Friday, April 10, 2015

AtoZBlogChallenge:I is for Irrawaddy


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My theme this year is Burma AKA Myanmar. I used to live in Laos, so this was a return to Southeast Asia that I looked forward to. I spent a little over three weeks exploring this country, learning a bit about its culture: its history, religion, and language. I thought others might enjoy some of what I learned and see some of what I saw.

The poem Mandalay was written by Rudyard Kipling in 1890. The road he refers to in one line was really the Irrawaddy River. It hummed with trade from Vietnam, Laos, Thailand, Burma and India. In WWII the government sank many of the old British cargo ships that still were on the river to keep them out of the hands of the Japanese. Now Burma's bringing those ship up from the river bottom and restoring them. 




Leaving Mandalay

The Muddy Irrawaddy

Arriving at Mingun
Answers to H: What do you know about the horse carriages of Burma?

F 1. Hackney Carriages have been subject to government licensing at least as far back as 1950. (I found laws regulating them as far back as 1812, under what was titled The Burma Code.)

F 2. Hackney-carriage means small vehicle in Burma. (Hackney refers to the type of light-stepping horse used to draw the carriage.)

NOW what do you know about the Irrawaddy River?

T/F 1. The Irrawaddy is the largest river in the world.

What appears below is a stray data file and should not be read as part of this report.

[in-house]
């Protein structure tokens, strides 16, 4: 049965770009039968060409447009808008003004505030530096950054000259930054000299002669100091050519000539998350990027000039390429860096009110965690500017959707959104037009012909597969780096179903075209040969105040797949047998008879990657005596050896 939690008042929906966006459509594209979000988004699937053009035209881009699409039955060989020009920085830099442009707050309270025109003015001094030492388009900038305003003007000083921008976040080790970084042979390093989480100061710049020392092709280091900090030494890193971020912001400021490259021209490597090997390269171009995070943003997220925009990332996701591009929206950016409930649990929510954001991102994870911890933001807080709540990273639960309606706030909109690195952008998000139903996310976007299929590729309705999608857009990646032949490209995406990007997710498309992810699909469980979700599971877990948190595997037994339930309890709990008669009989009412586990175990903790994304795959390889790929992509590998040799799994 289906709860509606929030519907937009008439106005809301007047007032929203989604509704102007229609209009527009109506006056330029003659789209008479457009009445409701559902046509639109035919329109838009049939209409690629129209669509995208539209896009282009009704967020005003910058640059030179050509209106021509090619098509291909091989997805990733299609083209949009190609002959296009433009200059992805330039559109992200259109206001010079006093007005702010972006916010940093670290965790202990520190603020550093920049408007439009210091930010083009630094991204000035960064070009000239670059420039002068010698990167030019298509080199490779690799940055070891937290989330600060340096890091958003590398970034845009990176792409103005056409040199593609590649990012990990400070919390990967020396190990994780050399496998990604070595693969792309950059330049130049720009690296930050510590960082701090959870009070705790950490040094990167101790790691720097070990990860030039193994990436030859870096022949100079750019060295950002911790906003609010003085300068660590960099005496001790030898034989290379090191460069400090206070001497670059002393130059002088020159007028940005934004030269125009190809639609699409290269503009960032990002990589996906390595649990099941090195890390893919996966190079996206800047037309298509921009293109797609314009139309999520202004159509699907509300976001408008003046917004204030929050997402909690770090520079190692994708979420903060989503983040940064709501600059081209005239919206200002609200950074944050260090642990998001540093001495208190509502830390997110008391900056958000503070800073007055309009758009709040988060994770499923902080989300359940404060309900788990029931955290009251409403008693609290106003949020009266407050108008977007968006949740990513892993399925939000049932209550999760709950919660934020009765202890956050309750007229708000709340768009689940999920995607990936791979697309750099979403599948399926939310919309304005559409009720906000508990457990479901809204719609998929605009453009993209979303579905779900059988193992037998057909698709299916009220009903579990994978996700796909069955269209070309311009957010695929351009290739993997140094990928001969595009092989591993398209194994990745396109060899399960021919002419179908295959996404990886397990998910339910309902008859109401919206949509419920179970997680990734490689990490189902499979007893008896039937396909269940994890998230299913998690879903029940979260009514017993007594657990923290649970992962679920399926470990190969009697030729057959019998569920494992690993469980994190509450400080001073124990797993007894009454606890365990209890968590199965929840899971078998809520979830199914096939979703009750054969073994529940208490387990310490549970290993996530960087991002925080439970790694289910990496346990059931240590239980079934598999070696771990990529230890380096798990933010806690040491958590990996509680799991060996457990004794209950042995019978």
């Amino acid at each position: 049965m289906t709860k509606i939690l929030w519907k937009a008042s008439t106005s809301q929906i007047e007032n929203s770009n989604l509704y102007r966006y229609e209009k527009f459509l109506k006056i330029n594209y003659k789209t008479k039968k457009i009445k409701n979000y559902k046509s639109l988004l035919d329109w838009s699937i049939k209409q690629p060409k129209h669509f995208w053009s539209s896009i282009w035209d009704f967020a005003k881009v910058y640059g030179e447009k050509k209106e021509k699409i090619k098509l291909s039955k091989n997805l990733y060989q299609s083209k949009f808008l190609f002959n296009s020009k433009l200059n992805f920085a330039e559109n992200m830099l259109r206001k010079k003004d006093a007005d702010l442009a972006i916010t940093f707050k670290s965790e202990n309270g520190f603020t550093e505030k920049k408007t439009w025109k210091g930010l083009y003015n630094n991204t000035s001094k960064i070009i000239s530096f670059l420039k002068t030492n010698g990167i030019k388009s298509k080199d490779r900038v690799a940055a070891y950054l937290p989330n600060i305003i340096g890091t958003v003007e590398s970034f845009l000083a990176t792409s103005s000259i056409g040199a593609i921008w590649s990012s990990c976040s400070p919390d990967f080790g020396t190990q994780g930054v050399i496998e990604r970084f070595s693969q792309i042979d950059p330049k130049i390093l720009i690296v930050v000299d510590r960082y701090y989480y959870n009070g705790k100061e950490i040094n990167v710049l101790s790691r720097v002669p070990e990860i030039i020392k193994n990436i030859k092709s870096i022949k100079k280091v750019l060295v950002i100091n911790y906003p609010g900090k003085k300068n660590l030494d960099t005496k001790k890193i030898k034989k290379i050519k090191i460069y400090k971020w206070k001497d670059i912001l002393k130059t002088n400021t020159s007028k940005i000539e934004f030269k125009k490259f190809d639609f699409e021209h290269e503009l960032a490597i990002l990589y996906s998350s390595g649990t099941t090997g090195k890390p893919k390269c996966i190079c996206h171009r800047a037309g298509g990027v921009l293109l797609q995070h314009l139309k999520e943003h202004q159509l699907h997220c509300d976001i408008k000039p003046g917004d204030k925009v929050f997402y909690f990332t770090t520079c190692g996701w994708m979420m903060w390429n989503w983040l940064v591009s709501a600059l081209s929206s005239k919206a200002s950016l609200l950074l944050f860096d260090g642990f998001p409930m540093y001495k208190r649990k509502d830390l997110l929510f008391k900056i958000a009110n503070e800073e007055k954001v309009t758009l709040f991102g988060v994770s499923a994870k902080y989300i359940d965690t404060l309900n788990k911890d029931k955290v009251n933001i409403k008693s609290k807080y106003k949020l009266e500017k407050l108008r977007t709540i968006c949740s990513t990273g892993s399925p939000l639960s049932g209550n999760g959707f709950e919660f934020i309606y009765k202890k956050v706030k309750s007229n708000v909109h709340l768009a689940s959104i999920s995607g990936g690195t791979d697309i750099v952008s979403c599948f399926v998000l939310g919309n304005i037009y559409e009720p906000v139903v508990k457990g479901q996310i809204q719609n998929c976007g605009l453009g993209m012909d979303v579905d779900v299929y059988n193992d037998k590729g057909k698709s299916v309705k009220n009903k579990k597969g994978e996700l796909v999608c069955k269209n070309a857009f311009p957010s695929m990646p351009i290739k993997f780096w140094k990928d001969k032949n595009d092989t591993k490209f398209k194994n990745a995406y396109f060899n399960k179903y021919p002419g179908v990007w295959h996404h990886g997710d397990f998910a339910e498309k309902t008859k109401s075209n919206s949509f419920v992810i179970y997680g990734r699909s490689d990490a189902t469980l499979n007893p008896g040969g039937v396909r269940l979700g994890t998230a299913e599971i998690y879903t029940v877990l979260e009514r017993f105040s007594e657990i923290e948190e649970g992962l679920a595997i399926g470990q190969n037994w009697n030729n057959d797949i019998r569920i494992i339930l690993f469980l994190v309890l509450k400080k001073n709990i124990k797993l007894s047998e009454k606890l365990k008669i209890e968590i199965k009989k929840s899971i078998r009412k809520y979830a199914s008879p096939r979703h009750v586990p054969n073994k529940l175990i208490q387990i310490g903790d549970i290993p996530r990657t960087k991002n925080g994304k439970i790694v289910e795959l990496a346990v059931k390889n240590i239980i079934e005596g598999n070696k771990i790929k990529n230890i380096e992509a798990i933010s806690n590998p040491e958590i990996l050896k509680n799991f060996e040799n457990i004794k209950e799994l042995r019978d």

T/F 2. The river has been used as a main trade route since the sixth century.
Answers tomorrow. 

34 comments:

  1. Restoring the sunken ships - that's cool.

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  2. Interesting -- your posts are very unique this year, Lee!

    Yvonne

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  3. So cool about the ships. Your pictures always tell such a great story on their own

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  4. Awesome pictures and interesting to read. Very enjoyable.
    Yvonne.

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  5. That's very cool that they're restoring the ships.

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  6. That middle picture looking out over the water is amazing. It almost looks like sandbanks.
    Tasha
    Tasha's Thinkings | Wittegen Press | FB3X (AC)

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  7. I think it's neat that they are bringing those ship back up and restoring them.

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  8. By largest river, do you mean widest? Or the most water discharged? Or the longest? I think it's wonderful that the British ships are being restored.

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  9. How fascinating that they are bringing the ships up. I always find that so cool!
    I can't even begin to guess how to pronounce this I word LOL.

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  10. This was a good post. Restoring those old ships must be awesome. Wish I could see some.

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  11. That's a really cool idea! I'd love to see the ships as they're being restored.

    Have a great weekend!

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  12. First time I got them both right. I don't think it's the largest river but I think the second one is true.

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  13. I like anything when it comes to restoring old stuff.

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  14. That river definitely played an important role in WWII. And now the ships are being restored? That's great!

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  15. I can imagine the rich trade and exchange that went on along the river... And beautiful pictures!

    @TarkabarkaHolgy from
    Multicolored Diary - Epics from A to Z
    MopDog - 26 Ways to Die in Medieval Hungary